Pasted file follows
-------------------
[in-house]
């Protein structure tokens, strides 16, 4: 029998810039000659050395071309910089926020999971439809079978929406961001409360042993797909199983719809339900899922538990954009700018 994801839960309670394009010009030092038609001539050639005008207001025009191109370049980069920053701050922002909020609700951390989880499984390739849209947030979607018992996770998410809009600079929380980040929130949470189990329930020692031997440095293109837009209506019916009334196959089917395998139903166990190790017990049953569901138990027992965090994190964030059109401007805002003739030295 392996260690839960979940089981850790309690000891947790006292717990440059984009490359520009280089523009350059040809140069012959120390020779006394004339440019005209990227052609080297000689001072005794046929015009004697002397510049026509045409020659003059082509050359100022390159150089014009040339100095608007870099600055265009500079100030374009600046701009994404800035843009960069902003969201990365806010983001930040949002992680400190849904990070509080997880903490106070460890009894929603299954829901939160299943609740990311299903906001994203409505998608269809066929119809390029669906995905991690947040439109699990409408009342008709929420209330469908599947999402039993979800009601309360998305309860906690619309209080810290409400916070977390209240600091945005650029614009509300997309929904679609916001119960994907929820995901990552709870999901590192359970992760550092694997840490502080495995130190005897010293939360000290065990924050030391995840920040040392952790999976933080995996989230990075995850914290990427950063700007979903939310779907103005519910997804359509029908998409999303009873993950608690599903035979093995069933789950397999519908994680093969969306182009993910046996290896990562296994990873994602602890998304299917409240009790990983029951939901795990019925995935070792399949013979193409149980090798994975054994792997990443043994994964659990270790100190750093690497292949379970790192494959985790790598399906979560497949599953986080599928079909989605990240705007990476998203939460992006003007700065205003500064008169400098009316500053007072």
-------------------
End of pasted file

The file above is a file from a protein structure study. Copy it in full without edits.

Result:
[in-house]
């Protein structure tokens, strides 16, 4: 029998810039000659050395071309910089926020999971439809079978929406961001409360042993797909199983719809339900899922538990954009700018 994801839960309670394009010009030092038609001539050639005008207001025009191109370049980069920053701050922002909020609700951390989880499984390739849209947030979607018992996770998410809009600079929380980040929130949470189990329930020692031997440095293109837009209506019916009334196959089917395998139903166990190790017990049953569901138990027992965090994190964030059109401007805002003739030295 392996260690839960979940089981850790309690000891947790006292717990440059984009490359520009280089523009350059040809140069012959120390020779006394004339440019005209990227052609080297000689001072005794046929015009004697002397510049026509045409020659003059082509050359100022390159150089014009040339100095608007870099600055265009500079100030374009600046701009994404800035843009960069902003969201990365806010983001930040949002992680400190849904990070509080997880903490106070460890009894929603299954829901939160299943609740990311299903906001994203409505998608269809066929119809390029669906995905991690947040439109699990409408009342008709929420209330469908599947999402039993979800009601309360998305309860906690619309209080810290409400916070977390209240600091945005650029614009509300997309929904679609916001119960994907929820995901990552709870999901590192359970992760550092694997840490502080495995130190005897010293939360000290065990924050030391995840920040040392952790999976933080995996989230990075995850914290990427950063700007979903939310779907103005519910997804359509029908998409999303009873993950608690599903035979093995069933789950397999519908994680093969969306182009993910046996290896990562296994990873994602602890998304299917409240009790990983029951939901795990019925995935070792399949013979193409149980090798994975054994792997990443043994994964659990270790100190750093690497292949379970790192494959985790790598399906979560497949599953986080599928079909989605990240705007990476998203939460992006003007700065205003500064008169400098009316500053007072």